Affordable Access

Publisher Website

Methionine oxidation by reactive oxygen species: reaction mechanisms and relevance to Alzheimer's disease

Authors
Journal
Biochimica et Biophysica Acta (BBA) - Proteins and Proteomics
1570-9639
Publisher
Elsevier
Publication Date
Volume
1703
Issue
2
Identifiers
DOI: 10.1016/j.bbapap.2004.09.009
Keywords
  • Methionine
  • Methionine Sulfoxide
  • Sulfide Radical Cation
  • One-Electron Oxidation
  • Hydroxyl Radical
  • β-Amyloid
  • Alzheimer'S Disease
  • Aging
Disciplines
  • Biology
  • Chemistry
  • Medicine

Abstract

Abstract The oxidation of methionine plays an important role in vivo, during biological conditions of oxidative stress, as well as for protein stability in vitro. Depending on the nature of the oxidizing species, methionine may undergo a two-electron oxidation to methionine sulfoxide or one-electron oxidation to methionine radical cations. Both reaction mechanisms derive catalytic support from neighboring groups, which stabilize electron-deficient reaction centers. In vivo, methionine sulfoxide is subject to reduction by the methionine sulfoxide reductase (Msr) system, suggesting that some methionine sulfoxide residues may only be transiently involved in the deactivation of proteins through reactive oxygen species (ROS). Other methionine sulfoxide residues may accumulate, depending on the accessibility to Msr. Moreover, methionine sulfoxide levels may increase as a result of a lower abundance of active Msr and/or the required cofactors as a consequence of pathologies and biological aging. On the other hand, methionine radical cations will enter predominantly irreversible reaction channels, which ultimately yield carbon-centered and/or peroxyl radicals. These may become starting points for chain reactions of protein oxidation. This review will provide detailed mechanistic schemes for the reactions of various prominent, biologically relevant ROS with methionine and organic model sulfides. Emphasis will be given on the one-electron oxidation pathway, characterizing the physico-chemical parameters, which control this mechanism, and its physiological relevance, specifically for the oxidation and neurotoxicity of the Alzheimer's disease β-amyloid peptide (βAP).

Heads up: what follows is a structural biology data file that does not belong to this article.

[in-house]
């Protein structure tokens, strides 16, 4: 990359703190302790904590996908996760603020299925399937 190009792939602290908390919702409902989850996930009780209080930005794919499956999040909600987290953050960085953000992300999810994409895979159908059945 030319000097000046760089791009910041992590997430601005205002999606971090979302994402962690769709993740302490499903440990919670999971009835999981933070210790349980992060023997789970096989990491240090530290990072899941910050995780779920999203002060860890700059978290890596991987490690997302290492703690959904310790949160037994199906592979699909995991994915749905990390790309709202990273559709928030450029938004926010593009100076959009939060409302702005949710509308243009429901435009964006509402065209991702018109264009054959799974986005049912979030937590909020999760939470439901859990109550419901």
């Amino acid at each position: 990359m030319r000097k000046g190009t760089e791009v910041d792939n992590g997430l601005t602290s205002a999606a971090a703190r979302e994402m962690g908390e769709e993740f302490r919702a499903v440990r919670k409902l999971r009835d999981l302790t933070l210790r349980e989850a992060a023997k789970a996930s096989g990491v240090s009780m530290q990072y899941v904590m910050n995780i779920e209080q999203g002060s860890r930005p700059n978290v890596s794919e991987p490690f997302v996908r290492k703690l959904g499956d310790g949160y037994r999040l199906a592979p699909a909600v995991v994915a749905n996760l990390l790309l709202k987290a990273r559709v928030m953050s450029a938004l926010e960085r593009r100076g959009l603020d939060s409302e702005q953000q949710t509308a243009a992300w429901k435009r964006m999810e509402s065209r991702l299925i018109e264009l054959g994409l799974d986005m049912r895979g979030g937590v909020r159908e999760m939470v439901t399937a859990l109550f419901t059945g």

There are no comments yet on this publication. Be the first to share your thoughts.

Statistics

Seen <100 times
0 Comments

More articles like this

Methionine oxidation by reactive oxygen species: r...

on Biochimica et Biophysica Acta Jan 17, 2005

Reactive oxygen species and Alzheimer's disease

on Biochemical Pharmacology Jan 01, 1997

Reactive oxygen species and Alzheimer's disease.

on Biochemical Pharmacology Sep 01, 1997

Free radical reactions of methionine in peptides:...

on Journal of the American Chemic... Nov 12, 2003
More articles like this..